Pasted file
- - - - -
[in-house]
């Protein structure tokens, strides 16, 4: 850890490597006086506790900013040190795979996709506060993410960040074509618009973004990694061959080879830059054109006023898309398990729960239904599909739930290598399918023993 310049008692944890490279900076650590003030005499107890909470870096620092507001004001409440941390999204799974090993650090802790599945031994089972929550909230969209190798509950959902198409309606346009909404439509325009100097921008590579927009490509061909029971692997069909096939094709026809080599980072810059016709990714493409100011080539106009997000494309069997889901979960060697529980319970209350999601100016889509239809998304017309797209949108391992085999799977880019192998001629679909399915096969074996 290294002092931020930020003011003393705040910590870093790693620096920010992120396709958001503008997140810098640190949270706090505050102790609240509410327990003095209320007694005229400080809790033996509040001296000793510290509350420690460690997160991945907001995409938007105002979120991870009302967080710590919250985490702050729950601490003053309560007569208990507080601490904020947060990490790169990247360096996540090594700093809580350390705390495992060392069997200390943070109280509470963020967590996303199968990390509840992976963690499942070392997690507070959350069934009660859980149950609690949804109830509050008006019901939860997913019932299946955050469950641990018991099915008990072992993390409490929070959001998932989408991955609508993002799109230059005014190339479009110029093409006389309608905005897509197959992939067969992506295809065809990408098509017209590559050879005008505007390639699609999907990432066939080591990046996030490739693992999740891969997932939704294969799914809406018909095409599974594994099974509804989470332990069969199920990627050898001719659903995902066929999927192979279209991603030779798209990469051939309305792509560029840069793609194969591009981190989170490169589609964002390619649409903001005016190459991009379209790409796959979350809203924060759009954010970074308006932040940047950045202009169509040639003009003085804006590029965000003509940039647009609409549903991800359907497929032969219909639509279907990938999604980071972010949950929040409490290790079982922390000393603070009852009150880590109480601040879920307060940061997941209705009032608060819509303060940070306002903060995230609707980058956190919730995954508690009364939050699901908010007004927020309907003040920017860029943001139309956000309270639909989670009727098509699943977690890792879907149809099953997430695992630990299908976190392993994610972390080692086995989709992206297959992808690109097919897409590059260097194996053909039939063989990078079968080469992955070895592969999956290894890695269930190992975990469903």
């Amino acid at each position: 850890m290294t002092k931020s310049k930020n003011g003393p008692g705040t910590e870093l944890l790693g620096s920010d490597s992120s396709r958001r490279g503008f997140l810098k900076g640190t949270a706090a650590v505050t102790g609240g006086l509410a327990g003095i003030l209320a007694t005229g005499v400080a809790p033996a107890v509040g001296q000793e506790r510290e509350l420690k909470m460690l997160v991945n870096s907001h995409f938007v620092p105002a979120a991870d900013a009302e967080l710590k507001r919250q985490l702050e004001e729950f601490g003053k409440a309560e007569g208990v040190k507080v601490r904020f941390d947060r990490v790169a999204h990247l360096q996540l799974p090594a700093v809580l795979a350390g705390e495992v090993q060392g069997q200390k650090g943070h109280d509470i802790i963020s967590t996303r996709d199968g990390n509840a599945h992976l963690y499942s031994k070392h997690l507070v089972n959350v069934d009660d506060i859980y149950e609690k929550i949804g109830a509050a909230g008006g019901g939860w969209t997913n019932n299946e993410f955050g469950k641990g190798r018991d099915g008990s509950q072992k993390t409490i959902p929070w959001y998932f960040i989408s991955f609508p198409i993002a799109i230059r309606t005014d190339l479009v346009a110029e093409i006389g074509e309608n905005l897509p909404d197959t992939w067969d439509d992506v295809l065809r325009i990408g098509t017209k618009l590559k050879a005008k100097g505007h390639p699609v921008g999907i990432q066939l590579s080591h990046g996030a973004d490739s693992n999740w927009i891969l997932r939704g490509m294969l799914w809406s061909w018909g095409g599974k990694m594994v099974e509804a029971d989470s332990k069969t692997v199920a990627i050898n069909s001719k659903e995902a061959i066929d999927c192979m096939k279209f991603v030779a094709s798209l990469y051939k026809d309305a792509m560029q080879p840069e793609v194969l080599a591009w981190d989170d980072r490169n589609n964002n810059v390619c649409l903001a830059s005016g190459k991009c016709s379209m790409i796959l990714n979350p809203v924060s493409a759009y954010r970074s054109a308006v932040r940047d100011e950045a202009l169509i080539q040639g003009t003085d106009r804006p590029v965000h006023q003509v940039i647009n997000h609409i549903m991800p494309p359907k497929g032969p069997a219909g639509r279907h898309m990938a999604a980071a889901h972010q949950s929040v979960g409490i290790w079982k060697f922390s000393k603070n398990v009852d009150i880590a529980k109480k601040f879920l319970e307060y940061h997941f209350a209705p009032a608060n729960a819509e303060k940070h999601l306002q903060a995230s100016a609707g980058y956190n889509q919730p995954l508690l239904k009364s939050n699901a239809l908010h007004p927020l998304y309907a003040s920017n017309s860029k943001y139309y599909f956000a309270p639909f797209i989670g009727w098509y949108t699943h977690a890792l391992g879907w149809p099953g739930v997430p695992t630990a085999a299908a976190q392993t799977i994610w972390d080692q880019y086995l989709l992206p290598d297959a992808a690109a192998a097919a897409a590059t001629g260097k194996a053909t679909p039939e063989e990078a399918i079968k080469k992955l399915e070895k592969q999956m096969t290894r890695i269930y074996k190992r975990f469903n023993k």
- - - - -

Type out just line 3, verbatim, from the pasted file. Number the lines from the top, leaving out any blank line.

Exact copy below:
């Amino acid at each position: 850890m290294t002092k931020s310049k930020n003011g003393p008692g705040t910590e870093l944890l790693g620096s920010d490597s992120s396709r958001r490279g503008f997140l810098k900076g640190t949270a706090a650590v505050t102790g609240g006086l509410a327990g003095i003030l209320a007694t005229g005499v400080a809790p033996a107890v509040g001296q000793e506790r510290e509350l420690k909470m460690l997160v991945n870096s907001h995409f938007v620092p105002a979120a991870d900013a009302e967080l710590k507001r919250q985490l702050e004001e729950f601490g003053k409440a309560e007569g208990v040190k507080v601490r904020f941390d947060r990490v790169a999204h990247l360096q996540l799974p090594a700093v809580l795979a350390g705390e495992v090993q060392g069997q200390k650090g943070h109280d509470i802790i963020s967590t996303r996709d199968g990390n509840a599945h992976l963690y499942s031994k070392h997690l507070v089972n959350v069934d009660d506060i859980y149950e609690k929550i949804g109830a509050a909230g008006g019901g939860w969209t997913n019932n299946e993410f955050g469950k641990g190798r018991d099915g008990s509950q072992k993390t409490i959902p929070w959001y998932f960040i989408s991955f609508p198409i993002a799109i230059r309606t005014d190339l479009v346009a110029e093409i006389g074509e309608n905005l897509p909404d197959t992939w067969d439509d992506v295809l065809r325009i990408g098509t017209k618009l590559k050879a005008k100097g505007h390639p699609v921008g999907i990432q066939l590579s080591h990046g996030a973004d490739s693992n999740w927009i891969l997932r939704g490509m294969l799914w809406s061909w018909g095409g599974k990694m594994v099974e509804a029971d989470s332990k069969t692997v199920a990627i050898n069909s001719k659903e995902a061959i066929d999927c192979m096939k279209f991603v030779a094709s798209l990469y051939k026809d309305a792509m560029q080879p840069e793609v194969l080599a591009w981190d989170d980072r490169n589609n964002n810059v390619c649409l903001a830059s005016g190459k991009c016709s379209m790409i796959l990714n979350p809203v924060s493409a759009y954010r970074s054109a308006v932040r940047d100011e950045a202009l169509i080539q040639g003009t003085d106009r804006p590029v965000h006023q003509v940039i647009n997000h609409i549903m991800p494309p359907k497929g032969p069997a219909g639509r279907h898309m990938a999604a980071a889901h972010q949950s929040v979960g409490i290790w079982k060697f922390s000393k603070n398990v009852d009150i880590a529980k109480k601040f879920l319970e307060y940061h997941f209350a209705p009032a608060n729960a819509e303060k940070h999601l306002q903060a995230s100016a609707g980058y956190n889509q919730p995954l508690l239904k009364s939050n699901a239809l908010h007004p927020l998304y309907a003040s920017n017309s860029k943001y139309y599909f956000a309270p639909f797209i989670g009727w098509y949108t699943h977690a890792l391992g879907w149809p099953g739930v997430p695992t630990a085999a299908a976190q392993t799977i994610w972390d080692q880019y086995l989709l992206p290598d297959a992808a690109a192998a097919a897409a590059t001629g260097k194996a053909t679909p039939e063989e990078a399918i079968k080469k992955l399915e070895k592969q999956m096969t290894r890695i269930y074996k190992r975990f469903n023993k």